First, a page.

zdenka

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© 2019 miriam morsel nathan | installation zdenka | photo John Woo

© 2019 miriam morsel nathan | installation zdenka | photo John Woo

© 2019 miriam morsel nathan | installation zdenka | photo John Woo

art and the demands of memory

american university museum at the katzen arts center, washington, dc 2024

the exhibit

This exhibition brings together a group of “second generation” Jewish artists whose practices have been indelibly marked by the trauma of the Holocaust. As memory keepers of the lives of those who could not speak for themselves, they affirm the relevance of the “past” for the world as we have found it, as well as the one we are shaping for future generations.

My installation ZDENKA, included in this exhibition, is a fragmented and partial narrative of my mother’s experience during the Holocaust. Taken directly from her written words and oral testimony, it is only a starting point.

zdenka

Soon after they were married in Prague in 1937 my parents’ lives were changed inalterably when the Nazi party began its assault on Europe.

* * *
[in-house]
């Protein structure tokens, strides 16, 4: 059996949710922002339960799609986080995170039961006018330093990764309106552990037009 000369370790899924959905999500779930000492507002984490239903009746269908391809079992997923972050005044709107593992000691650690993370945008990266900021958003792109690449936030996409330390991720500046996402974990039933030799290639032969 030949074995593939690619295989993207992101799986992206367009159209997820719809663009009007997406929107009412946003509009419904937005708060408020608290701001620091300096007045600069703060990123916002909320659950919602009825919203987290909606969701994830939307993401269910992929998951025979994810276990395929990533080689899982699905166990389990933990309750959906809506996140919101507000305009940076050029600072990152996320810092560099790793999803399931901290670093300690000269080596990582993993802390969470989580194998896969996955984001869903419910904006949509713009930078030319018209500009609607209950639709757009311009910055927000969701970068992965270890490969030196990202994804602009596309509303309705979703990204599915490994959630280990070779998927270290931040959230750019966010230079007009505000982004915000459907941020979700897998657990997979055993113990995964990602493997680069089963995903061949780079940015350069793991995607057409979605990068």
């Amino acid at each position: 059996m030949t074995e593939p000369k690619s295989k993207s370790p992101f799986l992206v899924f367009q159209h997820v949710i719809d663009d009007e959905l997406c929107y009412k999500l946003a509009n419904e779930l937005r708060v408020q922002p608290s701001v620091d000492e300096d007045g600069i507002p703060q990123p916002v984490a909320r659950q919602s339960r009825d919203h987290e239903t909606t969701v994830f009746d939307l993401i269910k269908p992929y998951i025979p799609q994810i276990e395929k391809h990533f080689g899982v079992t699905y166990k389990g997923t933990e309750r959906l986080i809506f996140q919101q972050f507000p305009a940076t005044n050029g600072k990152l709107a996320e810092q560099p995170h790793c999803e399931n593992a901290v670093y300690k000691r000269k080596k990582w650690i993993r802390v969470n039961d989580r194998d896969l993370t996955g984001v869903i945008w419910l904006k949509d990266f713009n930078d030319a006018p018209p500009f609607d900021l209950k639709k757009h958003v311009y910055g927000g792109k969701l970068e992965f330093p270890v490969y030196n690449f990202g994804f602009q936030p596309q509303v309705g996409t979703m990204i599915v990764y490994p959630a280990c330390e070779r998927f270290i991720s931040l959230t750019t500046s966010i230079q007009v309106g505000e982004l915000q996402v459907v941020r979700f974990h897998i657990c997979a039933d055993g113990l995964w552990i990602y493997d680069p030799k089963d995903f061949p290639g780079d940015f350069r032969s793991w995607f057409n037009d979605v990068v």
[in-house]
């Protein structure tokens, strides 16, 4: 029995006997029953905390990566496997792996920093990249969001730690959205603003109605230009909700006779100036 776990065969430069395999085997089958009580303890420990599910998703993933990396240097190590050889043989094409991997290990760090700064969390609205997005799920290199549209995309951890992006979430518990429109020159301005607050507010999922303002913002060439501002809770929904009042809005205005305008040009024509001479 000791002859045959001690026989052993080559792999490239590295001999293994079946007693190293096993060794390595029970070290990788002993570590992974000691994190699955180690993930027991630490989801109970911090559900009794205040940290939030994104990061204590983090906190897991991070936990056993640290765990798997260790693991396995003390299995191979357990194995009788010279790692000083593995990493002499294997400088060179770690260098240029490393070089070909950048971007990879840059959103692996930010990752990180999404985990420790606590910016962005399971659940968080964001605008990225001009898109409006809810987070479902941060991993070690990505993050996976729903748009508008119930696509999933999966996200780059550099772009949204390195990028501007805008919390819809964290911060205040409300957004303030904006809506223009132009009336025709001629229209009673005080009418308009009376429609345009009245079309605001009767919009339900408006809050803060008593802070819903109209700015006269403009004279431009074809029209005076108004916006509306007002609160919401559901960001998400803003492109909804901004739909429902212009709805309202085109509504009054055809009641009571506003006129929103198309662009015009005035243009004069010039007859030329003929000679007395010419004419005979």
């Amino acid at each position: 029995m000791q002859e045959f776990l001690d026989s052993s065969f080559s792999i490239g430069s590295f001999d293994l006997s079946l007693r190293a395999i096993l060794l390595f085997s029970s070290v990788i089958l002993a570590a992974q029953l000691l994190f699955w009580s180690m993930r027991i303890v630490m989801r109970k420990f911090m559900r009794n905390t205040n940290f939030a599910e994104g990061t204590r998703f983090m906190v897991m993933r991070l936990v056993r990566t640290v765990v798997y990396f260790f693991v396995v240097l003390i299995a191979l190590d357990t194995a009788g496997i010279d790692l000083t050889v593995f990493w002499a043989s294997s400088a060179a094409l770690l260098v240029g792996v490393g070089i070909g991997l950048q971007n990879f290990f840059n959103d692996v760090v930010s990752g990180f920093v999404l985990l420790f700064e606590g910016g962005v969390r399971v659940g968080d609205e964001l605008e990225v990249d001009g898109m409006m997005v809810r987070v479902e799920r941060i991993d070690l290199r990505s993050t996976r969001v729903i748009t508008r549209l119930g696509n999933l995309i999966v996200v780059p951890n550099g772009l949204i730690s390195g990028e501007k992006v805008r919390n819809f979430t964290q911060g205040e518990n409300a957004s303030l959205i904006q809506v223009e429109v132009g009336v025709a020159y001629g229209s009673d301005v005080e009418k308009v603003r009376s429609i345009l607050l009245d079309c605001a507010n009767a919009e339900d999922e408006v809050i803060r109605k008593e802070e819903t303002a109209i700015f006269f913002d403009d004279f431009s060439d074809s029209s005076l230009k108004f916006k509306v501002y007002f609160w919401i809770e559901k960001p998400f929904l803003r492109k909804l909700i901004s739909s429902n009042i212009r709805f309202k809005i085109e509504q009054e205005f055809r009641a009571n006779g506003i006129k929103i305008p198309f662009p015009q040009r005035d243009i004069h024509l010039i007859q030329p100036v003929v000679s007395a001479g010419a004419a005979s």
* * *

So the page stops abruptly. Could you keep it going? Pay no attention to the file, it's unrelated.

My father, Marek, escaped Nazi persecution after an odyssey through Yugoslavia, Greece and Italy. He eventually found refuge in the settlement of Sosua in the Dominican Republic. My mother was to follow but all attempts to obtain transit papers for her were to no avail and she was forced to remain in Prague.

In 1942 my mother was deported to Terezín, a concentration camp in the former Czechoslovakia. She remained imprisoned there until the end of World War II in 1945.

These strips of fragile paper carry my mother’s words, taken from her writings and recorded testimony. They are remnants of a much larger story.

the boxes

Although there were no gas chambers in Terezín crematoria were built to manage the overwhelming number of deaths that occurred there. Approximately 25,000 prisoners were cremated in Terezín. Their ashes were deposited in paper urns and kept until 1944 when the Nazis ordered them to be emptied into the river Ohře.

The painted boxes are to remind us of those paper urns, labeled and numbered, in which the ashes of women, children and men were stored until they were thrown into the river.

My mother was part of the human chain forced to empty the urns into the river.